British Pathé was one of the leading producers of newsreels and documentaries during the 20th century. The company, now an archive, is turning over its entire collection—more than 85,000 historical films—to YouTube. The archive, which spans from 1896 to 1976, is a goldmine of footage, containing movies of some of the most important moments of the last 100 years. Pathé’s playlist “A Day That Shook the World,” which traces an Anglo-centric history of the 20th century, includes clips of the Wright Brothers’ first flight, the bombing of Hiroshima, and Neil Armstrong’s walk on the moon, alongside footage of Queen Victoria’s funeral and Roger Bannister’s four-minute mile. There’s footage of the dramatic Hindenburg crash and Lindbergh’s daring cross-Atlantic flight, as well as King Edward VII abdicating the throne in 1936, Hitler’s first speech upon becoming the German Chancellor in 1933, and the eventual Pearl Harbor attack in December 1941. However, the really intriguing part of the archive is seeing all the ephemera from the 20th century—the hairstyles, the way a city street looked, the casual sexism and racism. Each month a range of new uploads and playlists will tell the story of a particular topic through archival footage. A new playlist is added every Thursday at 5 p.m. UK time. Special videos are uploaded on the first and third Tuesday of the month.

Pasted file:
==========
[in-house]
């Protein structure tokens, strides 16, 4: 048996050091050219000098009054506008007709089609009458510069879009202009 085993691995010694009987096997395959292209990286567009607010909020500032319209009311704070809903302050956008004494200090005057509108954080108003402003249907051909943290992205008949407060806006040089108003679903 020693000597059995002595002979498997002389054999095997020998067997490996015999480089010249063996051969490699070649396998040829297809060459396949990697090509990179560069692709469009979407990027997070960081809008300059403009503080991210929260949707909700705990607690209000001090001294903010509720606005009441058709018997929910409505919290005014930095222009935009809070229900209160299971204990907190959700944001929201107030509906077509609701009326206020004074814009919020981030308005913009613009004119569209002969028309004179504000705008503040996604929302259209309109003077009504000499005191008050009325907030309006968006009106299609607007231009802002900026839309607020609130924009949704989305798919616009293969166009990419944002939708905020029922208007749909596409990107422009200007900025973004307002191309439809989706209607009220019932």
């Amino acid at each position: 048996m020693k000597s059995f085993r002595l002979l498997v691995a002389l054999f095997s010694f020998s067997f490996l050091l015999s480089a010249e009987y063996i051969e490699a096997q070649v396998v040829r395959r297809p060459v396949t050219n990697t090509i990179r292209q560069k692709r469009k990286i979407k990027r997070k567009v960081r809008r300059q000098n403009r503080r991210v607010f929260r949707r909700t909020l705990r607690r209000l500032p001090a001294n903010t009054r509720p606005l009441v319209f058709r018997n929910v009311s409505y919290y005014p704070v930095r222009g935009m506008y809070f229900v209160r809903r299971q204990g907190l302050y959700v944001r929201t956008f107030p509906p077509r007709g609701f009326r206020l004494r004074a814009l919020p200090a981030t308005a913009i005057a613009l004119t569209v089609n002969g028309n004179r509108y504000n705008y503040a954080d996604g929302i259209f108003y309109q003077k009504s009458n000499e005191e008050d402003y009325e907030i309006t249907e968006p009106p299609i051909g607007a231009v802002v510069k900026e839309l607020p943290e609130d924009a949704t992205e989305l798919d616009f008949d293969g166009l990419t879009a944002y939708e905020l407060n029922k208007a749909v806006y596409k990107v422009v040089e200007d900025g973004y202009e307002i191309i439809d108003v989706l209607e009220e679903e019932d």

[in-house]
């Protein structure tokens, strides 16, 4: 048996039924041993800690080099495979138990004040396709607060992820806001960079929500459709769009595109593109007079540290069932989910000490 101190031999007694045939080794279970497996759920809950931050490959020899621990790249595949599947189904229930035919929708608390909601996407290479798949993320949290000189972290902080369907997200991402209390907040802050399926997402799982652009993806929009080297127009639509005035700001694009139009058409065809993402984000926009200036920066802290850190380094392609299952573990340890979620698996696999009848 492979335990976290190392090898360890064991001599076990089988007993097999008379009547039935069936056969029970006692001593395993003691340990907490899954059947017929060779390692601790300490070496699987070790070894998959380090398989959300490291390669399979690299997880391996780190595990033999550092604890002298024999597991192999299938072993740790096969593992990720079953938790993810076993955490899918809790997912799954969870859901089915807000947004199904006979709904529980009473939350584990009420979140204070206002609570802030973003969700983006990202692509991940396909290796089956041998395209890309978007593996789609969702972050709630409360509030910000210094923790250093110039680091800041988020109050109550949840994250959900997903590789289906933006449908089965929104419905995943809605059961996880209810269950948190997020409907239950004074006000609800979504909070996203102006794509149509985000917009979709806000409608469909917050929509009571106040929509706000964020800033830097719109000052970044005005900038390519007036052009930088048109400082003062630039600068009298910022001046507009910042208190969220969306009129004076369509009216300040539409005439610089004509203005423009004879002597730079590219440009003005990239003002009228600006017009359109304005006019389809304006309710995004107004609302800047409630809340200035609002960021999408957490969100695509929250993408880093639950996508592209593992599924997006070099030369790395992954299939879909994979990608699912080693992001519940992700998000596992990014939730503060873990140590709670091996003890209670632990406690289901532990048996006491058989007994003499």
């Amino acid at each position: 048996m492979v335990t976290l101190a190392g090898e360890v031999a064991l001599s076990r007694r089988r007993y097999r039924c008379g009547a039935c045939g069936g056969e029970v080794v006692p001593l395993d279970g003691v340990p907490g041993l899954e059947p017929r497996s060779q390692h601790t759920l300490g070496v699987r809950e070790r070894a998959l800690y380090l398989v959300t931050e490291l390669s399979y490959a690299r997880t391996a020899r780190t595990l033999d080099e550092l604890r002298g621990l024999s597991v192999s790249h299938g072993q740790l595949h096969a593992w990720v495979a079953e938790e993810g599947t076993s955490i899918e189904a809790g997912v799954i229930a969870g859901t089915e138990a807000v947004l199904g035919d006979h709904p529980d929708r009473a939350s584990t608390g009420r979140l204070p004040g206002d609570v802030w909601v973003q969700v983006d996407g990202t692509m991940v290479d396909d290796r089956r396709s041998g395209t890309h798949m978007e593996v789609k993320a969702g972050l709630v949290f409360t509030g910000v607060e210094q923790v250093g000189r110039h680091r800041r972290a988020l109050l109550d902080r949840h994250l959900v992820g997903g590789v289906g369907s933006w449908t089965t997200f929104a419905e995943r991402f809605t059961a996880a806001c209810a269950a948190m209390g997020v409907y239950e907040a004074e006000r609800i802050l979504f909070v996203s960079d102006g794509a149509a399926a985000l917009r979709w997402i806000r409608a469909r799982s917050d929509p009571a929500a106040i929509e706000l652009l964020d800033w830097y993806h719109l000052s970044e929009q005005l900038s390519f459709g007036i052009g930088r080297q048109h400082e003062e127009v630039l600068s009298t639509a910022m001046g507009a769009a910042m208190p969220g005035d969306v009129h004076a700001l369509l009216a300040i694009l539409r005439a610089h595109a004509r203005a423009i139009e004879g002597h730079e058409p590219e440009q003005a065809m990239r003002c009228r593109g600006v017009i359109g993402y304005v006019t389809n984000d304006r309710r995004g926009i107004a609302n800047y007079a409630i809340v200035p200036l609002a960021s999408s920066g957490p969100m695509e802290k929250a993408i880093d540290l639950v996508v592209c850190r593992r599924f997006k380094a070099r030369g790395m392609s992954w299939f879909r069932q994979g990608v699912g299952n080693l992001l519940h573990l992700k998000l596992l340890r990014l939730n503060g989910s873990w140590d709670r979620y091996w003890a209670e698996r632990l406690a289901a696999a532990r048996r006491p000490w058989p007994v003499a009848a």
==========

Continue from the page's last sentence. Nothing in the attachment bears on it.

TheWhite House Historical Association is celebrating its 60th anniversary with a student art competition on the theme The White House: An American Story. The association is seeking submissions from students across the nation that depict and reflect the White House, its collection, and its diverse history.